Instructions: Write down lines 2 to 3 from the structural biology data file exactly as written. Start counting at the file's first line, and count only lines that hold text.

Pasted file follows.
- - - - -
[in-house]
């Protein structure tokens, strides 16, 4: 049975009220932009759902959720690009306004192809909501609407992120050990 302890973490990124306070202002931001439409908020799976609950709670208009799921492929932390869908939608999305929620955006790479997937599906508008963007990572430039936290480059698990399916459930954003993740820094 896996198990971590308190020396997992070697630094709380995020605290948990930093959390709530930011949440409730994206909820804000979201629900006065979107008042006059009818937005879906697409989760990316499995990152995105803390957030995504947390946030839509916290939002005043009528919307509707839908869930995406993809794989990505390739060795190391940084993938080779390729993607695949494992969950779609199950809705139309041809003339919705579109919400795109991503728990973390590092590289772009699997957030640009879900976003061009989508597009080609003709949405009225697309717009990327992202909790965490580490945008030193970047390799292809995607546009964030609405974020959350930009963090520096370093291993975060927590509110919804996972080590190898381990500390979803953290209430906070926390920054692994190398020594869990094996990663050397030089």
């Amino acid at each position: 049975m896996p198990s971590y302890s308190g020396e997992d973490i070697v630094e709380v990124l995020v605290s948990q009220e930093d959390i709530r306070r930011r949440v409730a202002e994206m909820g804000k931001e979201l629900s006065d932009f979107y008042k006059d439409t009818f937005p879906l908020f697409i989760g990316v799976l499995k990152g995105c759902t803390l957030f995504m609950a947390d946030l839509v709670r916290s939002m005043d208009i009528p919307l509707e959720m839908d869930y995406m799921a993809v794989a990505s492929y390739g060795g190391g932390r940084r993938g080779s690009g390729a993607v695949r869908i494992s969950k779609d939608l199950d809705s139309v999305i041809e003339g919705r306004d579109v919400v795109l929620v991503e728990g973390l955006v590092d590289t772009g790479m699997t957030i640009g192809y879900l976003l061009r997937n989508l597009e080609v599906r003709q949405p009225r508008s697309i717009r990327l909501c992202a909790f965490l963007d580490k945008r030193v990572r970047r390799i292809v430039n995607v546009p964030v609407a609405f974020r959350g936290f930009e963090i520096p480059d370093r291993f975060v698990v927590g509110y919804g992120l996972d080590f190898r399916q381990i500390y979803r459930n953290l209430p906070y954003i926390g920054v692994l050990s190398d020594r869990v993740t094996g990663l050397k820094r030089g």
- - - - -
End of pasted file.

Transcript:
């Protein structure tokens, strides 16, 4: 049975009220932009759902959720690009306004192809909501609407992120050990 302890973490990124306070202002931001439409908020799976609950709670208009799921492929932390869908939608999305929620955006790479997937599906508008963007990572430039936290480059698990399916459930954003993740820094 896996198990971590308190020396997992070697630094709380995020605290948990930093959390709530930011949440409730994206909820804000979201629900006065979107008042006059009818937005879906697409989760990316499995990152995105803390957030995504947390946030839509916290939002005043009528919307509707839908869930995406993809794989990505390739060795190391940084993938080779390729993607695949494992969950779609199950809705139309041809003339919705579109919400795109991503728990973390590092590289772009699997957030640009879900976003061009989508597009080609003709949405009225697309717009990327992202909790965490580490945008030193970047390799292809995607546009964030609405974020959350930009963090520096370093291993975060927590509110919804996972080590190898381990500390979803953290209430906070926390920054692994190398020594869990094996990663050397030089």
């Amino acid at each position: 049975m896996p198990s971590y302890s308190g020396e997992d973490i070697v630094e709380v990124l995020v605290s948990q009220e930093d959390i709530r306070r930011r949440v409730a202002e994206m909820g804000k931001e979201l629900s006065d932009f979107y008042k006059d439409t009818f937005p879906l908020f697409i989760g990316v799976l499995k990152g995105c759902t803390l957030f995504m609950a947390d946030l839509v709670r916290s939002m005043d208009i009528p919307l509707e959720m839908d869930y995406m799921a993809v794989a990505s492929y390739g060795g190391g932390r940084r993938g080779s690009g390729a993607v695949r869908i494992s969950k779609d939608l199950d809705s139309v999305i041809e003339g919705r306004d579109v919400v795109l929620v991503e728990g973390l955006v590092d590289t772009g790479m699997t957030i640009g192809y879900l976003l061009r997937n989508l597009e080609v599906r003709q949405p009225r508008s697309i717009r990327l909501c992202a909790f965490l963007d580490k945008r030193v990572r970047r390799i292809v430039n995607v546009p964030v609407a609405f974020r959350g936290f930009e963090i520096p480059d370093r291993f975060v698990v927590g509110y919804g992120l996972d080590f190898r399916q381990i500390y979803r459930n953290l209430p906070y954003i926390g920054v692994l050990s190398d020594r869990v993740t094996g990663l050397k820094r030089g």